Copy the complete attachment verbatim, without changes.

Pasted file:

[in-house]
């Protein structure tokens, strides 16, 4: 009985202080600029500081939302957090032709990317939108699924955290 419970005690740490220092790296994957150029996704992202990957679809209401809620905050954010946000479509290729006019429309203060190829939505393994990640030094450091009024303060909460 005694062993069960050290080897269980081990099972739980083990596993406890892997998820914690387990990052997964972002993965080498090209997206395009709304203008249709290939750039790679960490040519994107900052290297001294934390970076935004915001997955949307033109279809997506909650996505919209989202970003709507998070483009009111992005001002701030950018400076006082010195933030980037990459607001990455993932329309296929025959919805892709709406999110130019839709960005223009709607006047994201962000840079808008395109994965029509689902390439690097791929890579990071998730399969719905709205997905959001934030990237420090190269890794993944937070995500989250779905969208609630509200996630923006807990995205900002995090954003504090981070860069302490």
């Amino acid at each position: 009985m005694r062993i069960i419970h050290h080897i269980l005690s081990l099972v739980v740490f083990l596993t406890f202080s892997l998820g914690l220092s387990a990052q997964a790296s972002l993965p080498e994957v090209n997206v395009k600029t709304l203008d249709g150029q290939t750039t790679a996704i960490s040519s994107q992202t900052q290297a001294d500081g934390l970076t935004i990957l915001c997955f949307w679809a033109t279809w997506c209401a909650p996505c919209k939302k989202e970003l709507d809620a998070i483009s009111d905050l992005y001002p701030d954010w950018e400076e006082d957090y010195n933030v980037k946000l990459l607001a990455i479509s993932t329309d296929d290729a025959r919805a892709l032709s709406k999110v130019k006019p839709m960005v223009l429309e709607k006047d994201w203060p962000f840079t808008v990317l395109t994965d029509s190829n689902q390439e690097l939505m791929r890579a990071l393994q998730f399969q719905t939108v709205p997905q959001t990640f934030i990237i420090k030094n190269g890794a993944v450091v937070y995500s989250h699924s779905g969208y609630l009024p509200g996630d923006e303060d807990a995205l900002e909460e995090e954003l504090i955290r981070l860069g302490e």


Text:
[in-house]
């Protein structure tokens, strides 16, 4: 009985202080600029500081939302957090032709990317939108699924955290 419970005690740490220092790296994957150029996704992202990957679809209401809620905050954010946000479509290729006019429309203060190829939505393994990640030094450091009024303060909460 005694062993069960050290080897269980081990099972739980083990596993406890892997998820914690387990990052997964972002993965080498090209997206395009709304203008249709290939750039790679960490040519994107900052290297001294934390970076935004915001997955949307033109279809997506909650996505919209989202970003709507998070483009009111992005001002701030950018400076006082010195933030980037990459607001990455993932329309296929025959919805892709709406999110130019839709960005223009709607006047994201962000840079808008395109994965029509689902390439690097791929890579990071998730399969719905709205997905959001934030990237420090190269890794993944937070995500989250779905969208609630509200996630923006807990995205900002995090954003504090981070860069302490």
């Amino acid at each position: 009985m005694r062993i069960i419970h050290h080897i269980l005690s081990l099972v739980v740490f083990l596993t406890f202080s892997l998820g914690l220092s387990a990052q997964a790296s972002l993965p080498e994957v090209n997206v395009k600029t709304l203008d249709g150029q290939t750039t790679a996704i960490s040519s994107q992202t900052q290297a001294d500081g934390l970076t935004i990957l915001c997955f949307w679809a033109t279809w997506c209401a909650p996505c919209k939302k989202e970003l709507d809620a998070i483009s009111d905050l992005y001002p701030d954010w950018e400076e006082d957090y010195n933030v980037k946000l990459l607001a990455i479509s993932t329309d296929d290729a025959r919805a892709l032709s709406k999110v130019k006019p839709m960005v223009l429309e709607k006047d994201w203060p962000f840079t808008v990317l395109t994965d029509s190829n689902q390439e690097l939505m791929r890579a990071l393994q998730f399969q719905t939108v709205p997905q959001t990640f934030i990237i420090k030094n190269g890794a993944v450091v937070y995500s989250h699924s779905g969208y609630l009024p509200g996630d923006e303060d807990a995205l900002e909460e995090e954003l504090i955290r981070l860069g302490e």